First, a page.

CPOSharkey2coverGrade: C+/B-
Entire family: No
1977-78, 548 min. (22 episodes), Color
Not rated (would be PG for rude humor and adult situations)
Time Life
Aspect ratio: 1.33:1
Featured audio: Dolby Digital Mono
Bonus features: C-
Amazon link

Stand-up comedian Don Rickles made a career out of insult humor and politically incorrect jokes aimed at all races. So what better sitcom for him to star in than one that has him playing a Chief Petty Officer at a U.S. Naval training facility in San Diego, where he gets to go off on recruits—especially when those recruits include a Polish American, a Jewish American, an Italian American, and a Puerto Rican?

Call it Sgt. Bilko revisited, because Rickles is surprisingly good at playing a tough, acerbic CPO with a warm heart. The show lasted only two seasons, but it’s not because the sitcom isn’t funny or because the cast isn’t likeable. My guess is that it was another case of bad timing. The public already had one sitcom with politically incorrect humor, and did America really want or need another Archie Bunker?

CPOSharkey2screenThat’s not fair, though, because Bunker was racist without knowing or admitting it. He tolerated black neighbors but wasn’t really friends with them. Sharkey is best buddies with fellow CPO Dave Robinson (Harrison Page), an African American with whom he feels comfortable enough to make racial jokes. Notice I said “racial,” not “racist.” There’s a difference, and in today’s hyper-politically correct world that difference isn’t acknowledged—hence the warning on the back of this DVD: “Some of the jokes and ethnic references heard in these episodes would most likely not be allowed on network TV today and reflect the tenor of the times.” Because of that racial humor, CPO Sharkey: Season 2 will only be for families with children old enough to realize that such jokes can’t be made today, no matter how fond you are of a person.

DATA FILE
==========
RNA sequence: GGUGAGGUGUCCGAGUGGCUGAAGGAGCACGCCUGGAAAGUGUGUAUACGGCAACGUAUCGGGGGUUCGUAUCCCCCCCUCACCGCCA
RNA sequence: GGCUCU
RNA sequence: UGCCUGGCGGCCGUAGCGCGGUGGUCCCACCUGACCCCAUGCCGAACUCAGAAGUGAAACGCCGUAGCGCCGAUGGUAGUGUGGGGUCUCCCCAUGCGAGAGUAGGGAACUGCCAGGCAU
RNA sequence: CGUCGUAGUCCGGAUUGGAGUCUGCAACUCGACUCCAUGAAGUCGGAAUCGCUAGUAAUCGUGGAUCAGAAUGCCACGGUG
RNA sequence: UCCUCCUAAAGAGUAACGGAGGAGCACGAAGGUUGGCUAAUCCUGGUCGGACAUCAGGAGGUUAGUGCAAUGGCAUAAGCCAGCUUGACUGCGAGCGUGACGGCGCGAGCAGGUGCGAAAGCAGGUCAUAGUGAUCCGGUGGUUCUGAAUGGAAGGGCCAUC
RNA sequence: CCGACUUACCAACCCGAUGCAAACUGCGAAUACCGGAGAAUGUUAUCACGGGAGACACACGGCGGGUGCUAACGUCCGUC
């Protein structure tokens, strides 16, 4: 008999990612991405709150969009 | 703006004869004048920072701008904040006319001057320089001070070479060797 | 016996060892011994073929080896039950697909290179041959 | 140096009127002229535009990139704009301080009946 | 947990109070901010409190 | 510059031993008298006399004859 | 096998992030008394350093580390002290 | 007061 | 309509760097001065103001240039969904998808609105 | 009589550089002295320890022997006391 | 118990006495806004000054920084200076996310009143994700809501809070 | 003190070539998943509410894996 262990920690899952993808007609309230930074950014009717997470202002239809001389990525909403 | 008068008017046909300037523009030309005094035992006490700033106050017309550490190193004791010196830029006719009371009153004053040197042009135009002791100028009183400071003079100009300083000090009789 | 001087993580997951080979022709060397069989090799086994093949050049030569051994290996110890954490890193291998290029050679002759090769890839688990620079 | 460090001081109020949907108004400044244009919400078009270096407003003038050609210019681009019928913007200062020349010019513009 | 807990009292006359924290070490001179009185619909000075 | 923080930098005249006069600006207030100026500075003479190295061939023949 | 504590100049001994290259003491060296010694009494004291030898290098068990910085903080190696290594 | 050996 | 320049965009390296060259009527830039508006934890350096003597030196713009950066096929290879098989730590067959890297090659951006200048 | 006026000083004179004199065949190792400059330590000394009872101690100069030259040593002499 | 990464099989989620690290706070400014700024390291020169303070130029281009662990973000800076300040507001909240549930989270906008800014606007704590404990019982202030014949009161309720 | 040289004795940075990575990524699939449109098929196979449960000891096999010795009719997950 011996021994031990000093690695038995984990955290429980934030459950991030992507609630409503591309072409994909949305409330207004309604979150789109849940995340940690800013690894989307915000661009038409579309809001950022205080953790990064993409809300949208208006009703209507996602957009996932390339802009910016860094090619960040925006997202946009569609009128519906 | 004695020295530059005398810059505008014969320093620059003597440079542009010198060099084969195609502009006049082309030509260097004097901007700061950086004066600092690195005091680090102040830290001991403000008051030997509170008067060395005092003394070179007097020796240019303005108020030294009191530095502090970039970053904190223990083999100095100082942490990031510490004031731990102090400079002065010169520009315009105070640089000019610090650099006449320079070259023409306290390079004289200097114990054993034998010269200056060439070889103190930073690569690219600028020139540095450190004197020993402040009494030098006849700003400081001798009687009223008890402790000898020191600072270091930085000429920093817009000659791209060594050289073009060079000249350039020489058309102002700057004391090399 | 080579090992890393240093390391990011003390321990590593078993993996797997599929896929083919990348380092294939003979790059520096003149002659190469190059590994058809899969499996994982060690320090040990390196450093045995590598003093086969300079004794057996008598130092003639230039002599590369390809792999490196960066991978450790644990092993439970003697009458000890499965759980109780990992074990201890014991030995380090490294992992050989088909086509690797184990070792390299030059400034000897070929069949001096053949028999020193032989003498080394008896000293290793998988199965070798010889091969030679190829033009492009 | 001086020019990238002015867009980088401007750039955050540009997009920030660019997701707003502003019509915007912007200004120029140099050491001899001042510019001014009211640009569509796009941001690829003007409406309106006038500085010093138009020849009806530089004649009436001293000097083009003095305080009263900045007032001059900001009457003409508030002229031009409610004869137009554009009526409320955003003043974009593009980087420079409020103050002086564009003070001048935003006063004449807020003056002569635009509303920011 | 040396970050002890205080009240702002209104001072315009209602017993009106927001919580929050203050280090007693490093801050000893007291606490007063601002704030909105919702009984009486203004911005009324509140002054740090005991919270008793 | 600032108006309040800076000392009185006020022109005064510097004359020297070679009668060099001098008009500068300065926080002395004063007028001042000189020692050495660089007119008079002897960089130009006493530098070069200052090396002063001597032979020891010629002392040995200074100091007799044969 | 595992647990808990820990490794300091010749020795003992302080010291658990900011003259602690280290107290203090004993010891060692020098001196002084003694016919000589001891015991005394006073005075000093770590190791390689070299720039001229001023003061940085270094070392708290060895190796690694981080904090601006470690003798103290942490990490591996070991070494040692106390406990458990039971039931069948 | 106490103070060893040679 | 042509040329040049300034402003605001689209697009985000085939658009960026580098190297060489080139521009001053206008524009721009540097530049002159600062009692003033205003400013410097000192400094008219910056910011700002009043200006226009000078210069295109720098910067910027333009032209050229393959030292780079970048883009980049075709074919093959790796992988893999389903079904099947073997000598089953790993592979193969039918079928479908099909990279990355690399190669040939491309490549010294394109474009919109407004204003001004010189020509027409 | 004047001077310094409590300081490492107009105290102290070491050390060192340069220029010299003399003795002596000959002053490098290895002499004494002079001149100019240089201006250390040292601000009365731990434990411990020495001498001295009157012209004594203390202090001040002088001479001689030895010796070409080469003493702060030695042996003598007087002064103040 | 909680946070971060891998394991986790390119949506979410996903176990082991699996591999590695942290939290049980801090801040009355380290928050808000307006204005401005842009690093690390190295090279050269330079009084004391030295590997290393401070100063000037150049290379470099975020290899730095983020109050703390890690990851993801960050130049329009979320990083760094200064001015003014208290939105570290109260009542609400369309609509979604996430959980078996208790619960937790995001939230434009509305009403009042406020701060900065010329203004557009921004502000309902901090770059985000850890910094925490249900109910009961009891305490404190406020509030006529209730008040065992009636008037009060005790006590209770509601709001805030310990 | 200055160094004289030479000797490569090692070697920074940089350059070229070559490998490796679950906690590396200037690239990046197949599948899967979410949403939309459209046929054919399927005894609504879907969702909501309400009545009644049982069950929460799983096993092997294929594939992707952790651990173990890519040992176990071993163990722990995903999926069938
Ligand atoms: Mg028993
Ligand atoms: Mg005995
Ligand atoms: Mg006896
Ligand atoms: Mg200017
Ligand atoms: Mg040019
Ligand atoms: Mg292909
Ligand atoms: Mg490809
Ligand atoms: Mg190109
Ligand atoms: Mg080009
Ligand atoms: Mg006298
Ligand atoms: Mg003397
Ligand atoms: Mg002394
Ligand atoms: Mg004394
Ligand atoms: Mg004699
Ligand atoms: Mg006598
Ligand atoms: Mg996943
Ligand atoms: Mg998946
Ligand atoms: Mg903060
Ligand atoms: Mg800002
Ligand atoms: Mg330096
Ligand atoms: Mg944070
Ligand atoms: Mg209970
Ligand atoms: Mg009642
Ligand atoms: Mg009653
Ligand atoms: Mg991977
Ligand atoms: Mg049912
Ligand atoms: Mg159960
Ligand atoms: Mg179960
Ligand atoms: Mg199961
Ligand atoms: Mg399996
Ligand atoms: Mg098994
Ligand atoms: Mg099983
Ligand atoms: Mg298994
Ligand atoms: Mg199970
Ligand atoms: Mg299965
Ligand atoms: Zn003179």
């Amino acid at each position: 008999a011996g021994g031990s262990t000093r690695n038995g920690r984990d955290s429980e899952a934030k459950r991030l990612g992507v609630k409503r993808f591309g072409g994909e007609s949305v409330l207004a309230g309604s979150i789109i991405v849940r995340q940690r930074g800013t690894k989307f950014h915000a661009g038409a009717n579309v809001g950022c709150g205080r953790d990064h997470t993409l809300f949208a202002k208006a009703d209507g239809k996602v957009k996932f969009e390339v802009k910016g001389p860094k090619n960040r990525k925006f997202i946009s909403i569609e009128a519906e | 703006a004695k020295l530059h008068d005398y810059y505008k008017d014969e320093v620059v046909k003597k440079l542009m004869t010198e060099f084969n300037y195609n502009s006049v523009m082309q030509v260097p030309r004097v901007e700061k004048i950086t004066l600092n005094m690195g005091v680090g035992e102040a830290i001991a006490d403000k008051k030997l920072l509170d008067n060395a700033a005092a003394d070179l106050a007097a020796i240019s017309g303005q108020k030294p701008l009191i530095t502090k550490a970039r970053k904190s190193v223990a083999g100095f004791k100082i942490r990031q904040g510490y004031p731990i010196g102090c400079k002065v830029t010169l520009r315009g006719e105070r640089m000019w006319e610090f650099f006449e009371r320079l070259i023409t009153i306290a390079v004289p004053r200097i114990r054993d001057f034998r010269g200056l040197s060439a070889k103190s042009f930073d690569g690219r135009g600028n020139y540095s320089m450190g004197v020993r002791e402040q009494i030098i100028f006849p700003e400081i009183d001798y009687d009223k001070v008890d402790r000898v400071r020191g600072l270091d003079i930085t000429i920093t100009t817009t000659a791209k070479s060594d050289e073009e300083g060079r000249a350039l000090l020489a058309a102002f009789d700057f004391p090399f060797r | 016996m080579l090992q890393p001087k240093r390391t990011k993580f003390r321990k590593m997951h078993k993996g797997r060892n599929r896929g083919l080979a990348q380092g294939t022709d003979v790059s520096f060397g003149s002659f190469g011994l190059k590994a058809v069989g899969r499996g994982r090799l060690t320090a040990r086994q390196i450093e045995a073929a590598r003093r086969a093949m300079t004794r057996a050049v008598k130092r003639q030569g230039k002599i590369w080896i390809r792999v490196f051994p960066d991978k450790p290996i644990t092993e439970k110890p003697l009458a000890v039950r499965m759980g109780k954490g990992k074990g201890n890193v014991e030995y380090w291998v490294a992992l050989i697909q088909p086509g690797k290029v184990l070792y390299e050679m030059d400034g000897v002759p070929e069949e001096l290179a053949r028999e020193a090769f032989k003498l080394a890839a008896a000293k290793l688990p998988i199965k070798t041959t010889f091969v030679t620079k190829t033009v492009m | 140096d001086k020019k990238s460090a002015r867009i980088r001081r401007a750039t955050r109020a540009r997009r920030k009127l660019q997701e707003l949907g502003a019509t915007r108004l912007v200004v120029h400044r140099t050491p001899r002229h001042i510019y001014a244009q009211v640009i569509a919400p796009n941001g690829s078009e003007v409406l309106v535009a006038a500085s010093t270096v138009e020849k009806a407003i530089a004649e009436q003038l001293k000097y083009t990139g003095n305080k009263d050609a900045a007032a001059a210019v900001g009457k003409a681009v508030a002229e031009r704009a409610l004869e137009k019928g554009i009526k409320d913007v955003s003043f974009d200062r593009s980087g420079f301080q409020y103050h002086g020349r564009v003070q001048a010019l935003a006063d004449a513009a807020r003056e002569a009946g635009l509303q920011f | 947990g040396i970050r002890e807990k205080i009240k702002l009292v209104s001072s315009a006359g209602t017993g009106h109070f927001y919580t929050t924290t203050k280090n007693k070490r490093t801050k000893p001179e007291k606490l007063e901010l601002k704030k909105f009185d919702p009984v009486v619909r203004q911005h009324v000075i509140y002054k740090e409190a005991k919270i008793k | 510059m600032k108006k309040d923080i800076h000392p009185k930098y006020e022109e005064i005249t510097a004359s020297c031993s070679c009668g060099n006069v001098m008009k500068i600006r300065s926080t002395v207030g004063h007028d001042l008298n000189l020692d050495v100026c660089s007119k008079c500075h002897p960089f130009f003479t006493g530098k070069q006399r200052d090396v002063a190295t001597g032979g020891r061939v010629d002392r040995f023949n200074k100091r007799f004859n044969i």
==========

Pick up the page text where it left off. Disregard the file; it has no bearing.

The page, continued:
Still, CPO Sharkey is a refreshing change from the steady diet of family sitcoms that TV serves up. This second season begins as the first did, with a new commander taking over and rubbing Sharkey the wrong way. As with the first season, some of the humor is topical and has lost its comic edge, but the bulk of the jokes are of the insult variety—what Rickles was known for—and that never goes out of style. Just ask your junior high or high school family members.

This season is a little more uneven than the first. In some of the best episodes, Sharkey butts heads with “The New Captain” and can’t have fun on leave in San Francisco because he’s crammed into tight submarine quarters with Captain Buckner (Richard X. Slattery) in “Operation Frisco.” Sharkey’s barrack is selected for a coed pilot program in “Don’t Make Waves,” Sharkey’s girlfriend tells him he’s insensitive in “Close Encounters of the Worst Kind,” Sharkey breaks up a fight in a punk-rock nightclub (“Punk Rock Sharkey”) and has to deal with a runaway teen, Sharkey is afraid of flying and has to face the aerial music in “Fear of Flying,” and when Sharkey moves into an off-base apartment his life turns quickly off-base. Of the 22 episodes, nine are B or better, and the rest are C or C+ quality.

Language: Tame, but the insult humor and rude humor can seem abrasive
Sex: All talk, with adult situations
Violence: N/A
Adult situations: Some drinking, male-female situations
Takeaways: It’s hard to believe what TV got away with in the ‘70s, but while C.P.O. Sharkey is entertaining you have to be okay with insult humor to really like the show.

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